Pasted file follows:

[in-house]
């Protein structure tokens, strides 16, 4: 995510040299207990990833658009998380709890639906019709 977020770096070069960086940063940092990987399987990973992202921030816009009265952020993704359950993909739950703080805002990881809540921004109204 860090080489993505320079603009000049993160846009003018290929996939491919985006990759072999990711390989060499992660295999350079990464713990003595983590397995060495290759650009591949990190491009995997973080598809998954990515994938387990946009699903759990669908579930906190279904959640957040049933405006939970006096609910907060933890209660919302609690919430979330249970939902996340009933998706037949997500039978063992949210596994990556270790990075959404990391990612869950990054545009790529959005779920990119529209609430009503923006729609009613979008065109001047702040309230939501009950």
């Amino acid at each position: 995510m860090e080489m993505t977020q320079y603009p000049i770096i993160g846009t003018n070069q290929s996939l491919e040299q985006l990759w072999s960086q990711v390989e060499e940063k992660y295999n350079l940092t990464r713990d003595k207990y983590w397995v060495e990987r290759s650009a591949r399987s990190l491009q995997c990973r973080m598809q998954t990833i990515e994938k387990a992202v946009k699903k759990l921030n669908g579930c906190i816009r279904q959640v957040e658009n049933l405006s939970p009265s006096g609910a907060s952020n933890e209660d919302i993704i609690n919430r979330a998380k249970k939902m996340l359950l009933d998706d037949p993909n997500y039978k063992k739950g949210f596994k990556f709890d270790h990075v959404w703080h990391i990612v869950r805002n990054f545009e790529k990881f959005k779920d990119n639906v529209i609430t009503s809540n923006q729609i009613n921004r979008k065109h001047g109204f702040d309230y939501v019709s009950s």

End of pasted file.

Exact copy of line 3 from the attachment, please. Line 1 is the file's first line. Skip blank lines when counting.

């Amino acid at each position: 995510m860090e080489m993505t977020q320079y603009p000049i770096i993160g846009t003018n070069q290929s996939l491919e040299q985006l990759w072999s960086q990711v390989e060499e940063k992660y295999n350079l940092t990464r713990d003595k207990y983590w397995v060495e990987r290759s650009a591949r399987s990190l491009q995997c990973r973080m598809q998954t990833i990515e994938k387990a992202v946009k699903k759990l921030n669908g579930c906190i816009r279904q959640v957040e658009n049933l405006s939970p009265s006096g609910a907060s952020n933890e209660d919302i993704i609690n919430r979330a998380k249970k939902m996340l359950l009933d998706d037949p993909n997500y039978k063992k739950g949210f596994k990556f709890d270790h990075v959404w703080h990391i990612v869950r805002n990054f545009e790529k990881f959005k779920d990119n639906v529209i609430t009503s809540n923006q729609i009613n921004r979008k065109h001047g109204f702040d309230y939501v019709s009950s």